Space Travel Can Change Astronauts’ Brains for Years

Fluid-filled cavities in the brain expand during spaceflight, and a new study shows that astronauts may need three years to recover

A person floats horizontally on a zero-gravity flight
Astronaut candidate Bobby Satcher during a zero-gravity flight on an aircraft in 2004. The microgravity in space affects the human body and even changes the brain. Smith Collection / Gado via Getty Images

Scientists have long known that traveling to space takes a toll on the body—but they’re still trying to figure out just what that means. But according to a new study, lengthy voyages outside Earth’s gravity can change an astronaut’s brain.

At the center of the brain are four, fluid-filled cavities called ventricles, which help keep the organ cushioned and floating in the liquid that surrounds it. During spaceflight, these ventricles expand by between 11 and 25 percent, as previous studies have shown.

In the new paper, published last week in the journal Scientific Reports, scientists assert that astronauts’ ventricles expand more during longer missions—and it could take more than three years for them to return to normal.

“How this impacts performance and long-term health is an open question,” Rachael Seidler, the study’s senior author and a space health researcher at the University of Florida, tells’s Charles Q. Choi.

But because of this uncertainty, “allowing the brain time to recover seems like a good idea,” she says in a statement.

Space travel, in some ways, can be harmful to human health. For one, the radiation exposure can increase cancer risk, damage the central nervous system and affect cognition, among other things, according to NASA. And the effect of microgravity adds to the list of risks, threatening loss of bone density, muscle atrophy and vision problems.

But long periods in space’s minimal gravity also affect the brain’s structure. Without gravity tugging everything down, the brain shifts upward in the skull, displacing the fluid around it within astronauts’ heads, per the paper. As a result, more fluid accumulates, and the brain’s ventricles expand to hold more of it, Seidler tells Science News’ McKenzie Prillaman.

For the new study, the researchers wanted to find out what factors affected the ventricles’ size. They tested whether mission length, past spaceflight experience and time between missions played a role. The team looked at the MRIs of 30 astronauts, taken both before and after space travel. Eighteen of the astronauts spent six months in space, while eight spent two weeks and four spent one year.

Astronauts who spent two weeks in space didn’t exhibit a noticeable change in their ventricles, the researchers found. And as the team hypothesized, those who spent more time in space had larger ventricles. But regardless of whether astronauts spent six months or a year in microgravity, they had similar levels of brain change, suggesting that ventricle expansion tapers off after six months.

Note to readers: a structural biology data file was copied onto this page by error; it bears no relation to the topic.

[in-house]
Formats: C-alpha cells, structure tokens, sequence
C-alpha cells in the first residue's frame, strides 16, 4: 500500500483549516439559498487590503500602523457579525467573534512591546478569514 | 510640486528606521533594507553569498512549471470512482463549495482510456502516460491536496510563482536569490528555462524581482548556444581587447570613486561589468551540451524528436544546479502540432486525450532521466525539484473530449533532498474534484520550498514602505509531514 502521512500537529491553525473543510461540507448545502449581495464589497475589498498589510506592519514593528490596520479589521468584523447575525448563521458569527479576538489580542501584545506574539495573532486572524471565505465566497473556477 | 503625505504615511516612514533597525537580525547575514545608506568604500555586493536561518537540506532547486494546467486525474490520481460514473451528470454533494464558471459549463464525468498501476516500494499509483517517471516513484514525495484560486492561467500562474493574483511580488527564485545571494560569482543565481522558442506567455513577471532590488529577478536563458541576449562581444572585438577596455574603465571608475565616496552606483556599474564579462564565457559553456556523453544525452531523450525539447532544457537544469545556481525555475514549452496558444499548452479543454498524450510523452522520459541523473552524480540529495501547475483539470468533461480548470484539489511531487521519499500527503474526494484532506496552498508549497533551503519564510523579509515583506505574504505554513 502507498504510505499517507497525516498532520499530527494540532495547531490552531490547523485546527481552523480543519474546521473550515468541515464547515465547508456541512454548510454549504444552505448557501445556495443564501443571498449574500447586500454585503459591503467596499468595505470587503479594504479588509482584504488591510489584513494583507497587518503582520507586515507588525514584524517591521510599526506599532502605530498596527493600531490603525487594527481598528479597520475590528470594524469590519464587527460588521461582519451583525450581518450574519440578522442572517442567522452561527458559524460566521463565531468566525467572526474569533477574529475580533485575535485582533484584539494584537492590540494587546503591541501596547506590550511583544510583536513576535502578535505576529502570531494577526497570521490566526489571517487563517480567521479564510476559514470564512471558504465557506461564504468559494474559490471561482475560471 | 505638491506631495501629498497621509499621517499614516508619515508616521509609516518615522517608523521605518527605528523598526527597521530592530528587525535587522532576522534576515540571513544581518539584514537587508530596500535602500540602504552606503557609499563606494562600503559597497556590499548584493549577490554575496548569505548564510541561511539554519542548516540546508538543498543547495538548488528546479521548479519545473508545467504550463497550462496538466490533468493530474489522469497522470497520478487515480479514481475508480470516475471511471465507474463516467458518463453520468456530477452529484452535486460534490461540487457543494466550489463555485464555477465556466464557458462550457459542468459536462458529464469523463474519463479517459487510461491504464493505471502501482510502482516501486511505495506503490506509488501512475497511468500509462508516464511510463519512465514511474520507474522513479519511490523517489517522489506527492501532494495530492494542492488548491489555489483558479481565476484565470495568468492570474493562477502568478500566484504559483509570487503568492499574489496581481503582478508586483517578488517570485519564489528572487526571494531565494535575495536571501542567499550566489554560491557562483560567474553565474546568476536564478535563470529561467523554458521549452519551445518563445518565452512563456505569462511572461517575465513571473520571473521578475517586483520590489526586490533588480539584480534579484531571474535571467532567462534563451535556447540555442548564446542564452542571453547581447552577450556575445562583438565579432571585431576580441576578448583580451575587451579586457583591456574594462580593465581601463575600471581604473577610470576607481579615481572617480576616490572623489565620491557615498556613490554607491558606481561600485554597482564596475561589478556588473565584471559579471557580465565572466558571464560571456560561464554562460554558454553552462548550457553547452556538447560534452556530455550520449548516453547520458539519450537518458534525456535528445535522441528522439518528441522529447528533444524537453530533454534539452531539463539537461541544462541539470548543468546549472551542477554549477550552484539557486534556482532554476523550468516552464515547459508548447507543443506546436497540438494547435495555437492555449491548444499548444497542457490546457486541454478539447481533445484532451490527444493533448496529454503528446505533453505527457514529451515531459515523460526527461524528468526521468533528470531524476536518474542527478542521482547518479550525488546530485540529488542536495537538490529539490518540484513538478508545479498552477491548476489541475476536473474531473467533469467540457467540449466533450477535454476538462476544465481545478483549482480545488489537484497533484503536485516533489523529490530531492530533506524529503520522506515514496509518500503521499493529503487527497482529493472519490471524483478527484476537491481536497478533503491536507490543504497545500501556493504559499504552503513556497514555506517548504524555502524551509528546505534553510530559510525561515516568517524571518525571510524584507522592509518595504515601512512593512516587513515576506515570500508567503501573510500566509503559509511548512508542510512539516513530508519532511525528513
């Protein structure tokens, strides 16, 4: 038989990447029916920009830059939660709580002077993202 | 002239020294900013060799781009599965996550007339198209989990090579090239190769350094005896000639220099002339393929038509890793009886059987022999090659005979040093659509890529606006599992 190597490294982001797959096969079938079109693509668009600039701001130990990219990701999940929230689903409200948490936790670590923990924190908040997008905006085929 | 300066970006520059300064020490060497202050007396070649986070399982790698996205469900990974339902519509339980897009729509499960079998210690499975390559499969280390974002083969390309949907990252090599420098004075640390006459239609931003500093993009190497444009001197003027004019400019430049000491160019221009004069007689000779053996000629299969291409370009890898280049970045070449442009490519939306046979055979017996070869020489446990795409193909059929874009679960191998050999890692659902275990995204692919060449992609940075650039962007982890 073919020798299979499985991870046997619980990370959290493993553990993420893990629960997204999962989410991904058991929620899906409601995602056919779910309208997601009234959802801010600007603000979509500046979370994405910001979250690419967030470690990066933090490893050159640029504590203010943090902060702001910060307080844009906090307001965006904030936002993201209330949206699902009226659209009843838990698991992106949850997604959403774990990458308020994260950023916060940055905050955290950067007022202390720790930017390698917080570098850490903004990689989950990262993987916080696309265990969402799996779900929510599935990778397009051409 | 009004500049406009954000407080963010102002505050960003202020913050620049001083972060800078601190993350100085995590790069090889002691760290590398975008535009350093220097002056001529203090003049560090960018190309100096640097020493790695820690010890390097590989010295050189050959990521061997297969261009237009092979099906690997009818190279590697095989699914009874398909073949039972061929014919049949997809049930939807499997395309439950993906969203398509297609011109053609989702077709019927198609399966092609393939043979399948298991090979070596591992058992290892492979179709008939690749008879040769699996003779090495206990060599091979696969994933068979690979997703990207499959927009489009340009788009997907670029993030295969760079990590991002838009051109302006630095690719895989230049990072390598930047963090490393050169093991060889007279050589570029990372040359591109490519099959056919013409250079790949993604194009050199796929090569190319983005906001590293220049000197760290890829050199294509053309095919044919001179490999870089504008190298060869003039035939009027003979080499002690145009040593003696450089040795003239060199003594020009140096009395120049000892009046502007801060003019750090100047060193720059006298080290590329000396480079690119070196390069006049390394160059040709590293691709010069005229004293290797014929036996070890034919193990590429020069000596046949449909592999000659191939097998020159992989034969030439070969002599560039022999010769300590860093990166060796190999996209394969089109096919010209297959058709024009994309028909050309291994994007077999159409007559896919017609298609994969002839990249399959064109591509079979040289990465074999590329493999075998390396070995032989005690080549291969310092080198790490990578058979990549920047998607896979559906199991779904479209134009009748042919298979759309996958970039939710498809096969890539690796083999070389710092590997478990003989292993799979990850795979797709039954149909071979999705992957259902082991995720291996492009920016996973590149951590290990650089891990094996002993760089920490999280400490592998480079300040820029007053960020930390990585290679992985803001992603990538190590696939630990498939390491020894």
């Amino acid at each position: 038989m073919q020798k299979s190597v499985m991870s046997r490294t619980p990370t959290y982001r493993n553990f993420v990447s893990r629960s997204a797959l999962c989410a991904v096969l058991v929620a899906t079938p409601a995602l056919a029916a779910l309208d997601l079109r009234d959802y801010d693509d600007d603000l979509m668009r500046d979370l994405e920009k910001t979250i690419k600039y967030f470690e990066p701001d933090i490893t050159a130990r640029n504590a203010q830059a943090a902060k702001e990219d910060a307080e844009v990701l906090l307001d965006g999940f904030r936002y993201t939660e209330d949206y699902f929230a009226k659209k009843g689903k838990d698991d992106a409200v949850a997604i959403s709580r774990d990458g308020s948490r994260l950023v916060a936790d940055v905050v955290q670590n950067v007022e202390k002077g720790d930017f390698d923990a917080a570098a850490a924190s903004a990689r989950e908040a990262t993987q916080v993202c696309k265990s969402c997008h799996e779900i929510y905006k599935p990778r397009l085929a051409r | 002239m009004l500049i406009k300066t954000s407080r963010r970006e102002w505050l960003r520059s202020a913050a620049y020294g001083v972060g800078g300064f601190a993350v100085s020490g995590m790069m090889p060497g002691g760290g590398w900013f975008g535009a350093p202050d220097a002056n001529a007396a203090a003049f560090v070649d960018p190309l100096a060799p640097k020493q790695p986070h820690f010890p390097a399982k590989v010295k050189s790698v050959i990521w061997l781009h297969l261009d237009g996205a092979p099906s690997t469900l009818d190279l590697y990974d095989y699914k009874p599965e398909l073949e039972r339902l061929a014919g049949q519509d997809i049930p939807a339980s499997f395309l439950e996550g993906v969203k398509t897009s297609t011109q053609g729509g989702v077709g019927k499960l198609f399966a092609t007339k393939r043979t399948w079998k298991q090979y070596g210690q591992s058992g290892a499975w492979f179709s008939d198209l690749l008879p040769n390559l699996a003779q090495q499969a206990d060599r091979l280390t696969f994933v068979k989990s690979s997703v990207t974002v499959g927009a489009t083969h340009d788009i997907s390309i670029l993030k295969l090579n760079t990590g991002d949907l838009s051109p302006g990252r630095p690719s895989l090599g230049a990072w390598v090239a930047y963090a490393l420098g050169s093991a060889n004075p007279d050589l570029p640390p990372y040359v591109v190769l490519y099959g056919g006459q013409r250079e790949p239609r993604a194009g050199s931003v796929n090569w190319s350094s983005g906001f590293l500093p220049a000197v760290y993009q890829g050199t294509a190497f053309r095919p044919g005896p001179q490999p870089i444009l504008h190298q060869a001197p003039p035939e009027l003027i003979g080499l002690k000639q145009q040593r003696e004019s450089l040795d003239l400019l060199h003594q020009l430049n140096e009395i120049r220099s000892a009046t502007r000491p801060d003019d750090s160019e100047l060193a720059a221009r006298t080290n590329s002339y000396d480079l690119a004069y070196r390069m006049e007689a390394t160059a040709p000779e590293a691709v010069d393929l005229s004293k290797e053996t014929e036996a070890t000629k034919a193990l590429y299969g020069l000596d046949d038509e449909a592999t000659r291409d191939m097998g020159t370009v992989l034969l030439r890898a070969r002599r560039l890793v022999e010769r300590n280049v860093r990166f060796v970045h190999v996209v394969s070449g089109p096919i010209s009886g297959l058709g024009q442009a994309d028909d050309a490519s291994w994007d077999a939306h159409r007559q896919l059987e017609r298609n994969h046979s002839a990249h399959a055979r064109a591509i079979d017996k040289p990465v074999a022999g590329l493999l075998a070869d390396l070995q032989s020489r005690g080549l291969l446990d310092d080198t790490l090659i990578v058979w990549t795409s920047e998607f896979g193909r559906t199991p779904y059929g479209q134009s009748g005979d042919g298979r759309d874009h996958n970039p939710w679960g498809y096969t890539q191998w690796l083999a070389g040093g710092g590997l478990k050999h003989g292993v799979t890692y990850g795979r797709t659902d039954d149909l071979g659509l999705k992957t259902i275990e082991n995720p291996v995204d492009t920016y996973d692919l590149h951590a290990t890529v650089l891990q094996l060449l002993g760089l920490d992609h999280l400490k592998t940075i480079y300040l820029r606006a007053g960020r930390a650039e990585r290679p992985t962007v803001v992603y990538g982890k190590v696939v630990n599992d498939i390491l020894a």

Additionally, astronauts’ brains did not immediately recover following a mission. Six to seven months after astronauts returned from a six-month stint in space, their ventricles had only recovered by 55 to 64 percent compared to their pre-flight size.

If astronauts returned to space less than three years after their last flight, their ventricles did not expand as much after the more recent mission. This suggests the ventricles were still enlarged from previous flights and had not had enough time to go back to normal. Meanwhile, ventricles expanded more in astronauts who had not been to space for over three years.

This finding could mean that astronauts’ brains need at least three years to recover from long spaceflights. “This is a surprisingly long time,” Seidler tells

Scientists don’t know exactly what health effects might come from enlarged ventricles. However, the condition make make the ventricles struggle to drain fluid from the brain, either by becoming clogged or failing to fill with liquid, writes Time’s Jeffrey Kluger.

“I’m glad that the [study] authors took the first step and are looking at this question,” Donna Roberts, a neuroradiologist at the Medical University of South Carolina who was not involved in the research, tells Science News. “There are so many variables that could play into the brain changes that we’re seeing, and it’s hard to sort them out.”

Get the latest stories in your inbox every weekday.